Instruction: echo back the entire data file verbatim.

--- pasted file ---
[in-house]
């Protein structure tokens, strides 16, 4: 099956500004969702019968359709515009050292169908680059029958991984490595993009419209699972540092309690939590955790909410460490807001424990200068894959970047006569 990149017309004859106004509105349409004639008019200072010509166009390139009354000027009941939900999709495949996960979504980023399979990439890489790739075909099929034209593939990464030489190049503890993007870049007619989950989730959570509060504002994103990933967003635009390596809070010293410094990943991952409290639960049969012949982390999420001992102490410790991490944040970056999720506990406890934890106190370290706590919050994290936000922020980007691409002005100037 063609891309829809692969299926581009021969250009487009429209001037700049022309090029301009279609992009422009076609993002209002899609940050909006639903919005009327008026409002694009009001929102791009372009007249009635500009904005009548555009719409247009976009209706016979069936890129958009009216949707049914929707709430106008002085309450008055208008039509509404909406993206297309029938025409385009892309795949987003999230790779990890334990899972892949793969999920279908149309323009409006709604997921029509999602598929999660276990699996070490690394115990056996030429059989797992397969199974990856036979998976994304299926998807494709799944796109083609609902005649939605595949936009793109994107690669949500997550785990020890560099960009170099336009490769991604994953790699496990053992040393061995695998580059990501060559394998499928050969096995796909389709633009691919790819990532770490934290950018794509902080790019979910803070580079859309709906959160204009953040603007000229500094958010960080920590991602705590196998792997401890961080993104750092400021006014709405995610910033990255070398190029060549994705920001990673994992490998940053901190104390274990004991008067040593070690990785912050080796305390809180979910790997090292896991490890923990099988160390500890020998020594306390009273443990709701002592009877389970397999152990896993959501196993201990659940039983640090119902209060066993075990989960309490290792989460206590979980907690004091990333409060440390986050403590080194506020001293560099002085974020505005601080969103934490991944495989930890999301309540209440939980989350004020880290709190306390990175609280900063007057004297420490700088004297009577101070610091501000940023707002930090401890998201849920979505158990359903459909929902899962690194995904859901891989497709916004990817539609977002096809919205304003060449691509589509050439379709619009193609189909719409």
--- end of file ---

[in-house]
């Protein structure tokens, strides 16, 4: 099956500004969702019968359709515009050292169908680059029958991984490595993009419209699972540092309690939590955790909410460490807001424990200068894959970047006569 990149017309004859106004509105349409004639008019200072010509166009390139009354000027009941939900999709495949996960979504980023399979990439890489790739075909099929034209593939990464030489190049503890993007870049007619989950989730959570509060504002994103990933967003635009390596809070010293410094990943991952409290639960049969012949982390999420001992102490410790991490944040970056999720506990406890934890106190370290706590919050994290936000922020980007691409002005100037 063609891309829809692969299926581009021969250009487009429209001037700049022309090029301009279609992009422009076609993002209002899609940050909006639903919005009327008026409002694009009001929102791009372009007249009635500009904005009548555009719409247009976009209706016979069936890129958009009216949707049914929707709430106008002085309450008055208008039509509404909406993206297309029938025409385009892309795949987003999230790779990890334990899972892949793969999920279908149309323009409006709604997921029509999602598929999660276990699996070490690394115990056996030429059989797992397969199974990856036979998976994304299926998807494709799944796109083609609902005649939605595949936009793109994107690669949500997550785990020890560099960009170099336009490769991604994953790699496990053992040393061995695998580059990501060559394998499928050969096995796909389709633009691919790819990532770490934290950018794509902080790019979910803070580079859309709906959160204009953040603007000229500094958010960080920590991602705590196998792997401890961080993104750092400021006014709405995610910033990255070398190029060549994705920001990673994992490998940053901190104390274990004991008067040593070690990785912050080796305390809180979910790997090292896991490890923990099988160390500890020998020594306390009273443990709701002592009877389970397999152990896993959501196993201990659940039983640090119902209060066993075990989960309490290792989460206590979980907690004091990333409060440390986050403590080194506020001293560099002085974020505005601080969103934490991944495989930890999301309540209440939980989350004020880290709190306390990175609280900063007057004297420490700088004297009577101070610091501000940023707002930090401890998201849920979505158990359903459909929902899962690194995904859901891989497709916004990817539609977002096809919205304003060449691509589509050439379709619009193609189909719409």